It is estimated that approximately 5 million people in the United States have heart failure, with more than 500,000 new cases diagnosed each year. Heart failure is a disorder that develops over many years and can be attributed to a number of conditions, including heart attack, coronary artery disease, diabetes, high blood pressure, or congenital heart defects. Although there are many treatment options for heart failure, people with end-stage heart failure may benefit most from a heart transplant. However, the number of donor organs available remains limited, making alternative treatments for people with end-stage heart failure imperative. LVAD support, which has traditionally been used as a bridge to transplant, may also provide an alternative life-saving measure for patients with advanced end-stage heart failure. The mechanical circulatory support provided by LVAD may allow the left side of the heart to rest and recover enough so that removal of the device is possible and a heart transplant is no longer needed, at least temporarily. However, more research in this area is needed. Using data collected from patients who have undergone LVAD implantation, this study will attempt to better assess heart recovery and to generate criteria for identifying patients eligible for the removal of LVAD support.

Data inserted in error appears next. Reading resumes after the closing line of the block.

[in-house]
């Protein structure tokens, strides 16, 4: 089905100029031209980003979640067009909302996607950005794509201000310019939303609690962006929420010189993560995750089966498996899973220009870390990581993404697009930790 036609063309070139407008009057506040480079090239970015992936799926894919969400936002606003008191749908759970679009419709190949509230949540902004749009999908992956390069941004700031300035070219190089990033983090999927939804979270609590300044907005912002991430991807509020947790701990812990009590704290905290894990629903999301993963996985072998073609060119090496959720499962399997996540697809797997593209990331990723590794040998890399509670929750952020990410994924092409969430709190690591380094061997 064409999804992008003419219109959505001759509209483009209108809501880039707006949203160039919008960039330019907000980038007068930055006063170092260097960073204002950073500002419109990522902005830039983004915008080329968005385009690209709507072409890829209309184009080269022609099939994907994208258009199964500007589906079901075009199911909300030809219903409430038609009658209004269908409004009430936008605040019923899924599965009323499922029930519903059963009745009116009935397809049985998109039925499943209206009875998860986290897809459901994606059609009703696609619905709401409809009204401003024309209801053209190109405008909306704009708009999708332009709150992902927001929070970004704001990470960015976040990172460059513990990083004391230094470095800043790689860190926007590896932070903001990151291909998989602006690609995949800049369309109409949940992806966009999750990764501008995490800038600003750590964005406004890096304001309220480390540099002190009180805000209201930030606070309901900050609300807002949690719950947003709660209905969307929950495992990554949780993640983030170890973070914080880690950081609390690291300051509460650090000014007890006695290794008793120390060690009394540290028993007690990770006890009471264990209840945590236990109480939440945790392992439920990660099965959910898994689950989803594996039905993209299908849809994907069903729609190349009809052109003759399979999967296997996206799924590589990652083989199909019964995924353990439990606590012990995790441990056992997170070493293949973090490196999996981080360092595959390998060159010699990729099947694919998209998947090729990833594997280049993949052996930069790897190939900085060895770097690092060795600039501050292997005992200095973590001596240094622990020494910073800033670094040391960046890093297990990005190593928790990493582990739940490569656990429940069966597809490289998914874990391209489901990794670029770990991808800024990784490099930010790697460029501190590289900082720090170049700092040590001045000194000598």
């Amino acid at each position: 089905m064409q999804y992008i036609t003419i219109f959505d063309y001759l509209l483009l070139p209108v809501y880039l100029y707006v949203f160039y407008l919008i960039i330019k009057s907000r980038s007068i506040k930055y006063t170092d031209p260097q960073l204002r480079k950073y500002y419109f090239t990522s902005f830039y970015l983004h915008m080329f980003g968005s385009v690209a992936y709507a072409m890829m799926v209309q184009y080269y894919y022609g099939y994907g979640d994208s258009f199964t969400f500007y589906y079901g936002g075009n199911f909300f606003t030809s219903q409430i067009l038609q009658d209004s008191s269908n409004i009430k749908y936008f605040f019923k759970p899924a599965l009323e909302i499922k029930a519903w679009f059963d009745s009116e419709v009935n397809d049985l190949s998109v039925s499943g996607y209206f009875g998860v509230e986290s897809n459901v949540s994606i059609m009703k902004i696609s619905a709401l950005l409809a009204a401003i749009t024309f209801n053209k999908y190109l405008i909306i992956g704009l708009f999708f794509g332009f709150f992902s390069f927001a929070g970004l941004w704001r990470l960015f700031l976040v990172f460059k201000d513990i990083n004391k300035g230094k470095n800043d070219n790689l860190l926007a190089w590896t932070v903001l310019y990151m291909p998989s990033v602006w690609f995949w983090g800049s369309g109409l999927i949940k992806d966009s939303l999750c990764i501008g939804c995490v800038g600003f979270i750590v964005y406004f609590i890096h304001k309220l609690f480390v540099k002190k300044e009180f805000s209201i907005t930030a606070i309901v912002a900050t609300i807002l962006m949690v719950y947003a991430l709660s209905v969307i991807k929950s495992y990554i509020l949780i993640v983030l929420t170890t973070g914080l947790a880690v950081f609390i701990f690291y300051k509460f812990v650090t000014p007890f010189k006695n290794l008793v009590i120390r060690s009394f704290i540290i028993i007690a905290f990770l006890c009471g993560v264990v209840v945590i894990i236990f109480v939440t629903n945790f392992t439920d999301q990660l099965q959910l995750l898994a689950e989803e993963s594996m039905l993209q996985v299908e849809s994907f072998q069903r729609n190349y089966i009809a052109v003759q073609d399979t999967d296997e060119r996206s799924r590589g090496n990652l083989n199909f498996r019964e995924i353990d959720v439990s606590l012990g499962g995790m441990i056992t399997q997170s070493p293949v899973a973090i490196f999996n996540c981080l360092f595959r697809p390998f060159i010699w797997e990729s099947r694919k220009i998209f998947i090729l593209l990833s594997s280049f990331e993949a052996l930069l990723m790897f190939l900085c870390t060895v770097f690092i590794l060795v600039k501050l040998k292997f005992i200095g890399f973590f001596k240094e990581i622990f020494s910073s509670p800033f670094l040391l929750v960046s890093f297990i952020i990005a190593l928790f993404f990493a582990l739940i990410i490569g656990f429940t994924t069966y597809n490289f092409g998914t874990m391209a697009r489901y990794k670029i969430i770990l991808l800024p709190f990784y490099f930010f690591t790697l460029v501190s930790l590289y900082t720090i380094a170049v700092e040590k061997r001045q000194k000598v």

Participation in this study will last up to 3 years. First, 3 months before LVAD implantation, participants' medical records, including their medical history, medical therapy, and cardiac testing, will be obtained. Next, participants will undergo a weaning echocardiogram (echo) 1 month after LVAD implantation and, if necessary, monthly for 2 more months.During the weaning echoes, participants will have their LVAD settings adjusted, condition monitored, and additional data concerning their status collected. Before each echo, participants will also undergo a blood draw to determine how much blood thinner they will receive, if necessary.

12cc of blood will be collected up to 30 days prior to the VAD implant to look at gene expression and proteins expressed in your white blood cells and blood serum.

During the surgery, a small piece of tissue, ranging in the size from 1/4 inch cubed to 1 inch cubed will be removed from the heart tissue. The surgeon removes the heart tissue as part of the normal surgical process, so that the surgeon can implant the VAD. Approximately half of the tissue will then be stored for research purposes.

2-6 weeks after surgery a second blood draw of 12cc will be drawn again to look at the gene expression and proteins expressed in the patient's white blood cells and blood serum.